On the eve of the release of U2's All That You Can't Leave Behind last fall, rumors "leaked" out from the band's camp that it was a return to form following the poorly received Pop. Phrases like "classic U2" and even "the most beautiful music ever made" made the rounds, and critics for the most part toed the line. But the buzz just wasn't justified by the music.
The most striking thing about the disc, in fact, was its middle-of-the-roadness. Despite the return of frequent producers Daniel Lanois and Brian Eno, any experimental edges had been sanded down, and as a lyricist Bono was at best newly earnest. "Peace on Earth" sounded like a Christmas jingle, and "New York" came across like bad beat poetry. The relatively sprightly first single, "Beautiful Day," was built around a hoary cliche, your average smell-the-roses business. And this hyperpositivity sounded extra lame set against contemporary aggressive alt-rock or more challenging art-rock by former U2 disciples like Radiohead or Coldplay.
But the first leg of the band's tour delivered the goods like no other U2 tour in nearly a decade. Absent were the massive multimedia displays and multitiered stages of the 90s; instead, the band played on a relatively tasteful, spare set with a heart-shaped walkway that extended far into the crowd. Always charismatic, if sometimes clownish, Bono did his best to engage the fans, and the mix of old and new music kept the set hurtling from peak to peak. The two or three new songs they played sounded stilted, but they vanished as soon as they were over.
The recent death of Joey Ramone seemed to catalyze the band at that time, so you can imagine what the attack on the World Trade Center did for more recent performances. Throughout the 80s U2 documented and decried the IRA terrorist bombings; nowadays all the band members are parents, and at least two of them live in New York part-time. Bono has lent his celebrity to a serious and successful cross-network telethon as well as a hideous rap-soul remake of Marvin Gaye's "What's Going On," also featuring P. Diddy's mumbling and Nelly's jingling platinum bracelets. But if he seems indiscriminate about his contributions, perhaps it's just that he's as desperate as the rest of us to make sense out of the mess we're in.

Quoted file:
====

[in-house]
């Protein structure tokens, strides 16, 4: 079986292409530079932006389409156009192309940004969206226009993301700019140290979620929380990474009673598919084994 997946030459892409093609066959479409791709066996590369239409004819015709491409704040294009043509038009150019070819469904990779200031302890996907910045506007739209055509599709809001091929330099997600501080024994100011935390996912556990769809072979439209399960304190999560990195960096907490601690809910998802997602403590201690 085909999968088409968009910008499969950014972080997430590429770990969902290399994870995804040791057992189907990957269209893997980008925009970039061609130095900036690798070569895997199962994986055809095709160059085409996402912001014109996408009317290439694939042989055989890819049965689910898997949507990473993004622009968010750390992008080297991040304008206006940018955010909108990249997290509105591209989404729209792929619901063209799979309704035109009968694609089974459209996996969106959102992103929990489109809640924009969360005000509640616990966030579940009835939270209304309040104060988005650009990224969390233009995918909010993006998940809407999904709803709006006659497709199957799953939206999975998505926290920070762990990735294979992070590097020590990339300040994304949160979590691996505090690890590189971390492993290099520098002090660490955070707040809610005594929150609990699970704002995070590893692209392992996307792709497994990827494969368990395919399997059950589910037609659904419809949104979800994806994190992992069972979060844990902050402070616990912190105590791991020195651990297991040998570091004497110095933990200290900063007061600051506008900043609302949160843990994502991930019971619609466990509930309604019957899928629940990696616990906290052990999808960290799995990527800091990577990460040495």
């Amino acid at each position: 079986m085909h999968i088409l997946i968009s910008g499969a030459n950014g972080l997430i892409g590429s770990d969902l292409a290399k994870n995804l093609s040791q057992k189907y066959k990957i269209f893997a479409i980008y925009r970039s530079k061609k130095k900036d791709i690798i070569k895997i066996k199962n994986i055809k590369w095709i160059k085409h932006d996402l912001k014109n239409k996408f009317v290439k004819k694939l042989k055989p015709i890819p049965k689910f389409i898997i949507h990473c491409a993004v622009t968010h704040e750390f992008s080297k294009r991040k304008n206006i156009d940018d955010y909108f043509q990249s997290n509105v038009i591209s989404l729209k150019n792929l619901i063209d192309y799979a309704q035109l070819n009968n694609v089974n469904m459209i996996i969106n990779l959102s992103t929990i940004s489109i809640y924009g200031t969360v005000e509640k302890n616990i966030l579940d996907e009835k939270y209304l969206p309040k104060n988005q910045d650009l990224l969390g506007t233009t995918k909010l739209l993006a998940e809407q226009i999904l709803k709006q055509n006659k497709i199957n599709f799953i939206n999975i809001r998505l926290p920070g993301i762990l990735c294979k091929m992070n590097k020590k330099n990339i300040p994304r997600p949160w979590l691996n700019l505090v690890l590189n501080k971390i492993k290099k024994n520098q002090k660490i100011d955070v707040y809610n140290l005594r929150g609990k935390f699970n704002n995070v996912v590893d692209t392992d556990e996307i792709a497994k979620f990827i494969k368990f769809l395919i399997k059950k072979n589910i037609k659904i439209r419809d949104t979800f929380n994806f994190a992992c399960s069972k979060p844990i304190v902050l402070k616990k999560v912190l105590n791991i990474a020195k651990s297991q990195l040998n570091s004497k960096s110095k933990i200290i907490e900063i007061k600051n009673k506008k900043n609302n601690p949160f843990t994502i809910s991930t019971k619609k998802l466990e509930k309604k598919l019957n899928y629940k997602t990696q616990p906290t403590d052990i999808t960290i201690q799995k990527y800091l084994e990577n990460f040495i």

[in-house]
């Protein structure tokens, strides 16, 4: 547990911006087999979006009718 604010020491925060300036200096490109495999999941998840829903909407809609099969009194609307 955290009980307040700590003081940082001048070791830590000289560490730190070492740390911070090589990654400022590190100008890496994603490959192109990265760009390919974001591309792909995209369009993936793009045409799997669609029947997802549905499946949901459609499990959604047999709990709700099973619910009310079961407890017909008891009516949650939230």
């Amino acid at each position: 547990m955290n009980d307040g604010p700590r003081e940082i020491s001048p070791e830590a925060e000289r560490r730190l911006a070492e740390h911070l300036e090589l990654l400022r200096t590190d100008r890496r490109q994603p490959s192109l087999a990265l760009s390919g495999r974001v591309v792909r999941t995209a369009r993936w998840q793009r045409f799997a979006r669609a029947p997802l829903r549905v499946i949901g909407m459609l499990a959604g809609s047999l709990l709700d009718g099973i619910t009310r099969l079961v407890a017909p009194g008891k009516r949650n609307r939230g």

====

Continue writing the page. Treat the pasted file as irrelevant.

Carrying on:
At the United Center on the 16th--the second night of U2's recent engagement and their seventh show here this year--Bono's voice was shot and he looked tired. He did less running around than on earlier visits, and he had trouble hitting his high notes, conspicuously avoiding several songs that required them. But despite these handicaps U2 were more inspirational than they've ever been. Their broad grandstanding and platitudes have attained a strength few could have predicted.
The plain "Beautiful Day" came across as a snapshot of what existed before September 11--and of a sort of closure we can now only wish for. "See the bird with a leaf in her mouth," Bono sang. "After the flood, all the colors come out." For emphasis, he added, "You need it now!" and the crowd roared. The vaguely comforting "Stuck in a Moment You Can't Get out Of" likewise gained instant context: "And if your way should falter / Along the stony pass / It's just a moment / This time will pass."
Always aware of the power of a theatrical moment, Bono ignored all the red-white-and-blue things proffered during "Until the End of the World" and "New Year's Day," waiting until the antiterrorism anthem "Sunday Bloody Sunday" to lean forward, gently lift a big American flag out of the crowd, and bury his face in the limp cloth as he repeated the refrain "wipe your tears away." He implored the crowd to sing it for him as his voice cracked, with emotion or laryngitis or some combination of the two. "Turn this song into a prayer."
Later the band played "New York," arguably the weakest song on the latest record but now an obvious choice. "Religious nuts, political fanatics in the stew / Living happily not like me and you / That's where I lost you, New York." Bono then related an anecdote about growing up in Ireland in constant fear of terrorism, and about how that fear transformed every Catholic into a potential threat. He urged tolerance, then dedicated "One" to Muslims around the world. As the song played, a list of those killed on the four hijacked planes scrolled behind the band. They finished with "Walk On," then trickled off the stage, stopping to talk to fans on the way.
Contrary to what TV news producers might think, tragedy does not need a sound track. Grieving, on the other hand, is often as much a public expression as a private one, and gathered together in the vast United Center the crowd looked like it could use a little premeditated catharsis. U2, in their eagerness to rise to the occasion, make an easy target, but who wouldn't love for Dubya's speeches to be as articulate or soothing? For two hours the band comforted some 15,000 people, instilling in them a sense of collective empathy and hope that transcended the usual momentary bond between artist and audience. If any single talent can warrant worldwide fame and fortune, that's got to be it.
Art accompanying story in printed newspaper (not available in this archive): photo/Barry Brecheisen.